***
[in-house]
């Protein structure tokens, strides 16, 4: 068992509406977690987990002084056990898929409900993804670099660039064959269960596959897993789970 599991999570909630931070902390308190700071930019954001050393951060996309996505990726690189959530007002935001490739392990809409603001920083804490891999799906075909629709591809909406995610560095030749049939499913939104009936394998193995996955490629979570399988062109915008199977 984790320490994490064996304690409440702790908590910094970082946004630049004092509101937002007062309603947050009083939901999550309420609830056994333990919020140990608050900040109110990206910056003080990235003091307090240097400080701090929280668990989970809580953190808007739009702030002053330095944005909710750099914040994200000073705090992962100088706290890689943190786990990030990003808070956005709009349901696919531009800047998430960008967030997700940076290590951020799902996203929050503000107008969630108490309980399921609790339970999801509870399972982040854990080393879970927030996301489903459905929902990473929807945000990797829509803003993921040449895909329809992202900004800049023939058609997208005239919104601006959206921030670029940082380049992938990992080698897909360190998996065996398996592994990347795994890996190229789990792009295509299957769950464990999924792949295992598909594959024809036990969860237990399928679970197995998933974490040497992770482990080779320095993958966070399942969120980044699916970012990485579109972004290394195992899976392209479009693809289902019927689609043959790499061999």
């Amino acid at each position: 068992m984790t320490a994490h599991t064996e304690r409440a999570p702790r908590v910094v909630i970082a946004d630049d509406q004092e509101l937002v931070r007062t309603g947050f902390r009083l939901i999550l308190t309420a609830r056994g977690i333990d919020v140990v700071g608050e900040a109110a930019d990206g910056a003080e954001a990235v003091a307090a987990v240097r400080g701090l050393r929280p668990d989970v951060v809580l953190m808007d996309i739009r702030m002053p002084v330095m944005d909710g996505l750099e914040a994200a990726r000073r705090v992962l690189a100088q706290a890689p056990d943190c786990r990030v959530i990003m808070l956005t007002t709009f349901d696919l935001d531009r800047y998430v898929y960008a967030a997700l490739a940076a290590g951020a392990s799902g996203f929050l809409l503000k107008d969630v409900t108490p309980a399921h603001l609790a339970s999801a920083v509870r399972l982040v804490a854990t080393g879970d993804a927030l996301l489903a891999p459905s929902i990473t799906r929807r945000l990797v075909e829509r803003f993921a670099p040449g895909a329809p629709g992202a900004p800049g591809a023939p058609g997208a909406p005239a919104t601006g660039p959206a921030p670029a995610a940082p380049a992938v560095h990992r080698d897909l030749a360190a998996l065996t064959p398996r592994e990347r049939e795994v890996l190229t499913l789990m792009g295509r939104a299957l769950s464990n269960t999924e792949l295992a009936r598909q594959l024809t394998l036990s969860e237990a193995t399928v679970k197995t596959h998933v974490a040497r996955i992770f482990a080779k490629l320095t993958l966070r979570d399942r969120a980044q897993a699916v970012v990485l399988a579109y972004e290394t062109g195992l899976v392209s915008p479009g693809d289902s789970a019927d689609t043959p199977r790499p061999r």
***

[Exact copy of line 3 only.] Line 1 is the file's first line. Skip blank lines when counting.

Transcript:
């Amino acid at each position: 068992m984790t320490a994490h599991t064996e304690r409440a999570p702790r908590v910094v909630i970082a946004d630049d509406q004092e509101l937002v931070r007062t309603g947050f902390r009083l939901i999550l308190t309420a609830r056994g977690i333990d919020v140990v700071g608050e900040a109110a930019d990206g910056a003080e954001a990235v003091a307090a987990v240097r400080g701090l050393r929280p668990d989970v951060v809580l953190m808007d996309i739009r702030m002053p002084v330095m944005d909710g996505l750099e914040a994200a990726r000073r705090v992962l690189a100088q706290a890689p056990d943190c786990r990030v959530i990003m808070l956005t007002t709009f349901d696919l935001d531009r800047y998430v898929y960008a967030a997700l490739a940076a290590g951020a392990s799902g996203f929050l809409l503000k107008d969630v409900t108490p309980a399921h603001l609790a339970s999801a920083v509870r399972l982040v804490a854990t080393g879970d993804a927030l996301l489903a891999p459905s929902i990473t799906r929807r945000l990797v075909e829509r803003f993921a670099p040449g895909a329809p629709g992202a900004p800049g591809a023939p058609g997208a909406p005239a919104t601006g660039p959206a921030p670029a995610a940082p380049a992938v560095h990992r080698d897909l030749a360190a998996l065996t064959p398996r592994e990347r049939e795994v890996l190229t499913l789990m792009g295509r939104a299957l769950s464990n269960t999924e792949l295992a009936r598909q594959l024809t394998l036990s969860e237990a193995t399928v679970k197995t596959h998933v974490a040497r996955i992770f482990a080779k490629l320095t993958l966070r979570d399942r969120a980044q897993a699916v970012v990485l399988a579109y972004e290394t062109g195992l899976v392209s915008p479009g693809d289902s789970a019927d689609t043959p199977r790499p061999r």